Who doesn’t love a good popover? That crisp and crunchy outer shell and that soft hollow creamy center. Growing up at Christmas our meal would not be complete with out a prime rib roast and Yorkshire pudding popovers.
Recently I was looking over my enormous stack of holiday magazines trying to see what recipe needed a bit of a change, a new look and possible twist to the traditional recipe. My answer was on the page of Donna Hay’s magazine. A beautiful and crisp golden popover standing a mile high in its well used pan.
Sitting there looking at that image sipping my coffee and eating my favorite cinnamon and sugar donut that my loving husband went and bought for me that morning, the idea came like a lightening bold! Sweet cinnamon popovers, there is my twist.
Not only is this recipe easy to make, it tastes so good! The brown butter and cinnamon are so comforting, I hope you enjoy this recipe it is very simple to make and can be done in about 40 minutes, happy baking.
Brown Butter & Cinnamon Popovers
1 cup whole milk
½ cup half and half
2 whole eggs
2 Tablespoons brown butter, cooled
1 ¼ cup all purpose flour
pinch of Kosher salt
¼ cup browned butter, warm
½ cup granulated sugar
2 teaspoons ground cinnamon
Tools; blender, immersion blender or whisk
Preheat oven to 450 degrees, place your muffin pan in the oven at this time to heat thoroughly.
Add the milk, eggs and cooled brown butter together and blend on medium speed for 30 seconds. If using a whisk mix for 1 minute. Now add the flour, cinnamon and salt. Blend for 1 minute on medium high speed or mix by hand for 3 minutes.
When your oven has come to temperature, CAREFULLY remove the hot muffin pan and add ½ Tablespoon of canola oil to each muffin well. If you have a pastry brush, CAREFULLY brush the sides of the muffin well with the oil. Now quickly mix the batter again with your whisk or blender for just a few seconds. CAREFULLY pour batter into the hot muffin pan, only filling each well ½ way full. Place the muffing pan back in the oven and set your timer for 15 minutes. DO NOT OPEN YOUR OVEN DOOR DURING THIS COOKING TIME! After 15 minutes, lower the oven temperature to 350 degrees and set your timer for 12 minutes. Once the popovers are a rich golden brown, they are finished. Remove the pan and turn out the popovers onto a cooling rack, you may have to use a knife to release them from the pan, now pierce the bottom of the popover to release the steam and set on a cooling rack.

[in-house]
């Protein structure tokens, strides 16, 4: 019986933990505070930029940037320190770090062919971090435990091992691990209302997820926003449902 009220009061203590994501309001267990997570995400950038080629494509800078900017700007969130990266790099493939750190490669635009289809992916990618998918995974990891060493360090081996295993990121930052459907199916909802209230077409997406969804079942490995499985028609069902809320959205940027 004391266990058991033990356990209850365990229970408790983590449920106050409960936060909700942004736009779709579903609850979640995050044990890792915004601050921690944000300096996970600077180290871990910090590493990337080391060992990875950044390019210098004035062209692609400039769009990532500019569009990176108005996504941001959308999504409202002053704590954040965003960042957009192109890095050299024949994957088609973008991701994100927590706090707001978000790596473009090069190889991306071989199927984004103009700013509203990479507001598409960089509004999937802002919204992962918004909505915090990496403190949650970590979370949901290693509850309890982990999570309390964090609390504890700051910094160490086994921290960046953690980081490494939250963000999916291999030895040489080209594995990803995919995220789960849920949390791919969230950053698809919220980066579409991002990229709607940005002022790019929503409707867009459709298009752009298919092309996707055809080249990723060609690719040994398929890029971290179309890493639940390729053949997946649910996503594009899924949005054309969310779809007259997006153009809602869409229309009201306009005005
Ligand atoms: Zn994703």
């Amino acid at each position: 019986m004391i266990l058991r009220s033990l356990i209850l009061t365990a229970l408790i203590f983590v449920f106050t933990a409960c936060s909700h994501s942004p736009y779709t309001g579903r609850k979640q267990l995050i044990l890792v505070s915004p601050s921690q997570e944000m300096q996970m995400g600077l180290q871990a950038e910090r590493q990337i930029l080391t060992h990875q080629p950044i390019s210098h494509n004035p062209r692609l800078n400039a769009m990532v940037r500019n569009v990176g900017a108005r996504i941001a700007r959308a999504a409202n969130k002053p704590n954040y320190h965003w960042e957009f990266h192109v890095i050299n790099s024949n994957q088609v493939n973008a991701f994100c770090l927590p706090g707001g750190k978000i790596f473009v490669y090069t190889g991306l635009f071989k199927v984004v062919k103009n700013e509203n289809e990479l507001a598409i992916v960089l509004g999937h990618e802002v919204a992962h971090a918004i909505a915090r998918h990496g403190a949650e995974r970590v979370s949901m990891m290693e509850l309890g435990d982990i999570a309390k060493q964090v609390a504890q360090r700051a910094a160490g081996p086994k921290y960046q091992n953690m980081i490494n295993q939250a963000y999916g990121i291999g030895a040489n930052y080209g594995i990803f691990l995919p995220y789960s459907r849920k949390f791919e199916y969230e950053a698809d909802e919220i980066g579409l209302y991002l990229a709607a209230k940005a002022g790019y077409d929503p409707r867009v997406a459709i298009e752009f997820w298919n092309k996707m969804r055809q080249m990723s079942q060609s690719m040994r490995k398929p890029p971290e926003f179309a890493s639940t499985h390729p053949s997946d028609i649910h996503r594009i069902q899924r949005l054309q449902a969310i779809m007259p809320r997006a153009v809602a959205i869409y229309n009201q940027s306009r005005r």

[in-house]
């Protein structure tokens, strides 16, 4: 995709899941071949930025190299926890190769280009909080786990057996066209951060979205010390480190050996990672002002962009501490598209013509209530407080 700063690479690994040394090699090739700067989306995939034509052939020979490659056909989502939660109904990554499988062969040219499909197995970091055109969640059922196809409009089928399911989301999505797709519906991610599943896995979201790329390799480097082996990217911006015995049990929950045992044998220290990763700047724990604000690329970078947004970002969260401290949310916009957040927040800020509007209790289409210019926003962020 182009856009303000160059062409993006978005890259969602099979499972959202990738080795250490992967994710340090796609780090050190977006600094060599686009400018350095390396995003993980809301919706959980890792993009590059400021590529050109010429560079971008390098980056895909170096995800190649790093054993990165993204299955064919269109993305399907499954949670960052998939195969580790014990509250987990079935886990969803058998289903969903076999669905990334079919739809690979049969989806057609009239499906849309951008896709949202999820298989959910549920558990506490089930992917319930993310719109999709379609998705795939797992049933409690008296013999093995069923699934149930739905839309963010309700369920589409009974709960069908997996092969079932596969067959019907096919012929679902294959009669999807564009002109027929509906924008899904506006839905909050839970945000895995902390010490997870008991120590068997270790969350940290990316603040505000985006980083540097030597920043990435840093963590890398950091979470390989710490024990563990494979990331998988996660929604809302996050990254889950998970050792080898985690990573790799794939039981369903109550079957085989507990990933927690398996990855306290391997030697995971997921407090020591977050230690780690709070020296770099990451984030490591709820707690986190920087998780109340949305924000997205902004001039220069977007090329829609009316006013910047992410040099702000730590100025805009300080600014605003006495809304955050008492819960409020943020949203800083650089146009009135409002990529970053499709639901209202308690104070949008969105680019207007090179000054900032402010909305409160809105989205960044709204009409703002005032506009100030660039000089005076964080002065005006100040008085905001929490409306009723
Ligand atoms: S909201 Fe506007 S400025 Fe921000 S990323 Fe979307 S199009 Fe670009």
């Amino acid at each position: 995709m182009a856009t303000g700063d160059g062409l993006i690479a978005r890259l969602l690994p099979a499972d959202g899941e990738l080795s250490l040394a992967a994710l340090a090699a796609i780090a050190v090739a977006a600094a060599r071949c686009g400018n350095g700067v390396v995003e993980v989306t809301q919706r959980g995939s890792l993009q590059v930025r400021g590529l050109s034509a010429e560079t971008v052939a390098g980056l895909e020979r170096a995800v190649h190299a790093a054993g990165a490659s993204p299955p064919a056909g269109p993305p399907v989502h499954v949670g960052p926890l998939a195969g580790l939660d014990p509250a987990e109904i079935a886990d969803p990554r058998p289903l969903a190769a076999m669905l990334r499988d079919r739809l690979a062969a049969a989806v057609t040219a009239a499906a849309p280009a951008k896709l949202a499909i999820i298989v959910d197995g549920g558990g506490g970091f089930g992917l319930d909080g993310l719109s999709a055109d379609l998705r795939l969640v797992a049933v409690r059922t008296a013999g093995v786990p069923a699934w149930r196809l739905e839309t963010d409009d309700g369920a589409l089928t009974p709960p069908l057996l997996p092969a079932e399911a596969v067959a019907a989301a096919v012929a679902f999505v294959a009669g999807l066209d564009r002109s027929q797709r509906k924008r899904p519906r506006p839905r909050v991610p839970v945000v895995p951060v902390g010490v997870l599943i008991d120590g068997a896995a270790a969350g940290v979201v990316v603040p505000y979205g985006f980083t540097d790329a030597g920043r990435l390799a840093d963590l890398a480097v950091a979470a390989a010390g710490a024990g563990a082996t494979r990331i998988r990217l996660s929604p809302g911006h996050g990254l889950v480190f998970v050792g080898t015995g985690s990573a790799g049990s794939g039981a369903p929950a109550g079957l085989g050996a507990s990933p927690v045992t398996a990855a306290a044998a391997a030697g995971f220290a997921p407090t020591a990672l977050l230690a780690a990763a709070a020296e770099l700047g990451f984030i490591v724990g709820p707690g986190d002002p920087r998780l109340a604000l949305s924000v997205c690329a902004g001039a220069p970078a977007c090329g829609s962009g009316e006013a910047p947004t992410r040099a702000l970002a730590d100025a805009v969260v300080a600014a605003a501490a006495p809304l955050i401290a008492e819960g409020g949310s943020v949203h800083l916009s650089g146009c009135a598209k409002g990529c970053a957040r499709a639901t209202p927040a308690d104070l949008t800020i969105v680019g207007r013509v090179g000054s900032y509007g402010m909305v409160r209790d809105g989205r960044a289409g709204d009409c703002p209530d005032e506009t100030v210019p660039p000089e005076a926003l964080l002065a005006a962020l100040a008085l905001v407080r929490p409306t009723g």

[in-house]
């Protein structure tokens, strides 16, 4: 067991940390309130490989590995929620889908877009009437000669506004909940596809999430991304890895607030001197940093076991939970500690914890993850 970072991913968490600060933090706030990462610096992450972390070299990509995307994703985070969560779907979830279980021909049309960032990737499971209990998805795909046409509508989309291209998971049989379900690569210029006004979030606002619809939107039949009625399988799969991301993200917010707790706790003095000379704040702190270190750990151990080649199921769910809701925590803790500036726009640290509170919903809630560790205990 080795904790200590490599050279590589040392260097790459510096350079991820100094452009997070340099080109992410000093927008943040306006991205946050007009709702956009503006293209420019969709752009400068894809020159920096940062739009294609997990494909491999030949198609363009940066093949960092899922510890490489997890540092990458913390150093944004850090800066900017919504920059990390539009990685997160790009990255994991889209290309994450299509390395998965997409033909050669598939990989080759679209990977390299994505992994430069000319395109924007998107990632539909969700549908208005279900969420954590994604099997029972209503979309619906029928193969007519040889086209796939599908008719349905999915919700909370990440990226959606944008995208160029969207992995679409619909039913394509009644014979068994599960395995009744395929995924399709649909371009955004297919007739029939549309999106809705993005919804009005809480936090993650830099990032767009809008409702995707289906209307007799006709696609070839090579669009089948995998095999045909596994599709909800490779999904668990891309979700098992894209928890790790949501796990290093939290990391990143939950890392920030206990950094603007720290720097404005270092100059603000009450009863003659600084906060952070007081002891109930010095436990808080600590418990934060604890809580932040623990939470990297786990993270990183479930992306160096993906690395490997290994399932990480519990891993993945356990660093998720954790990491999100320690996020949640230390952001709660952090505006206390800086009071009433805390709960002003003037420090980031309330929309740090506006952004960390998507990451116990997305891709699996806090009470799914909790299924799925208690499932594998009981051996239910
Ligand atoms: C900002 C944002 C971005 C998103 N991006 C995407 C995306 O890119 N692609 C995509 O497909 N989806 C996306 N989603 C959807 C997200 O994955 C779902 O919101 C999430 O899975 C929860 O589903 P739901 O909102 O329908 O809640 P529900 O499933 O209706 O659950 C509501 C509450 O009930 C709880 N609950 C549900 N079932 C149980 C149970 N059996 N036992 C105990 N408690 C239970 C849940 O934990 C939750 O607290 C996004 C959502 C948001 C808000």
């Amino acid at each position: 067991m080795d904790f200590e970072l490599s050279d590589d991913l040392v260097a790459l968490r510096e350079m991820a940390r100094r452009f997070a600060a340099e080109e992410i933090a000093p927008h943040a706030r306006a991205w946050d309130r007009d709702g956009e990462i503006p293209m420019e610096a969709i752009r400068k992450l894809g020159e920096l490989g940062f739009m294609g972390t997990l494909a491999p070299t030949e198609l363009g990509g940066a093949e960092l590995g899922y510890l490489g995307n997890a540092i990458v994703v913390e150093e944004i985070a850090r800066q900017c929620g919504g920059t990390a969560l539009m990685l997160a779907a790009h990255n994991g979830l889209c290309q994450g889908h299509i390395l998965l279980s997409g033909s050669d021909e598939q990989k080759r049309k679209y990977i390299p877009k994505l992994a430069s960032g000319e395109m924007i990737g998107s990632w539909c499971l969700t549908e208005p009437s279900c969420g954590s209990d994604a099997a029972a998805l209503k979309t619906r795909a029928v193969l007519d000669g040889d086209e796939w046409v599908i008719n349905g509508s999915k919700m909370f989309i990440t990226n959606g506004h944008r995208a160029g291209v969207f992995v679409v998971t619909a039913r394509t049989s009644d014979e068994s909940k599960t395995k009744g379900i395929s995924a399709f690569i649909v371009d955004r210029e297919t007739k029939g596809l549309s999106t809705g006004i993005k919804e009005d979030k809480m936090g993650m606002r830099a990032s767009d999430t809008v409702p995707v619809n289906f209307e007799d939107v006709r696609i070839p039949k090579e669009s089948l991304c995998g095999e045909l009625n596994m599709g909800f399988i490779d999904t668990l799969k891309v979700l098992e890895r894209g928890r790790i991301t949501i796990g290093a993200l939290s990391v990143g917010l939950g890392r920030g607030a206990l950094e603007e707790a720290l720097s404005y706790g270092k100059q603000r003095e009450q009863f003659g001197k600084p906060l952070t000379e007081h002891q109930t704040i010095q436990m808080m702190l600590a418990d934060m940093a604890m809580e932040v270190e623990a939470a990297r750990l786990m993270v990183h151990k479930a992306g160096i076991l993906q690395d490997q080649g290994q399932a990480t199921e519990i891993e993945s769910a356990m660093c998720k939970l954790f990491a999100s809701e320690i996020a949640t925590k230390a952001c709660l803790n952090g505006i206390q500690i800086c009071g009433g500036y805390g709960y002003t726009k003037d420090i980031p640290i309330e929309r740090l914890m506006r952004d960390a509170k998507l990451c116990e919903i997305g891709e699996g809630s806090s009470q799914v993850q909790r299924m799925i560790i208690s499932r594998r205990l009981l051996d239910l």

After the popovers have cooled to where you can handle them, brush the tops with the brown and press into the cinnamon sugar.
If you would like a filling I have included my Masala Chai Applesauce recipe. Please enjoy them immediately.
Chai Spiced Apple Sauce
8 assorted apples (granny smith, honey crisp and pacific rose are my favorite)
1 cup spiced apple cider
1 Tablespoon honey, local is best
1 teaspoon vanilla, vanilla bean paste or 1 vanilla bean scraped of seeds
1- 1” piece of ginger grated or ¼ teaspoon dried ground ginger
1 teaspoon Masala Chai powder
Peel, core and rough chop the apples, set aside. In a large pot, add the cider and honey, reduce by half. Then add the apples, vanilla and masala chai powder, stir well place lid on the pot and lower heat to medium low. After 30 minutes stir well, turn off heat and mash apples with a potato masher to a chunky consistency. Let cool and keep in the fridge for up to 5 days.
If you have ever driven US Route 101 in California near San Luis Obispo there is a kitschy land mark that has welcomed cattlemen, cowboys, cowgirls, brides, honeymooners and road travelers since 1958. Ladies and Gentlemen I am referring to The Madonna Inn, I cannot remember my first time there but I can tell you I was little, maybe four or five. The pink walls, pink patterned carpets, oversized floral bouquets, huge crystal goblets, Swiss milkmaid waitress uniforms, pink sugar for ice tea or coffee, copper toped tables, copper salt and pepper shakers and then the Copper Café’s famous Bakery. With over eight types of cakes and the same number of pies this bakery has grown tremendously not only in kitsch but in the hearts of many who have eaten sweets from this step back in time bakery. Some of the newest additions are chocolates, cookies, cupcakes and other sweet treats.
However, there is one cake the Madonna Inn is famous for creating and that is, the Madonna Inn Pink Champagne Cake. Three-lovely and feather light white cake layers all snuggled in-between a whipped almond flavored Bavarian cream and fresh made whip cream. The outside of the cake is iced with a whip cream icing and tiny hot-pink colored white chocolate crumbles are pressed into that amazing whip cream. Then the ultimate cake topper or crown is stacked mile high, curls and curls of that same hot-pink colored white chocolate then those thick ribbon like curls have a soft dusting of powder sugar on top. The finished cake resembles a beautifully decorated French hat box with billowing satin pink bow.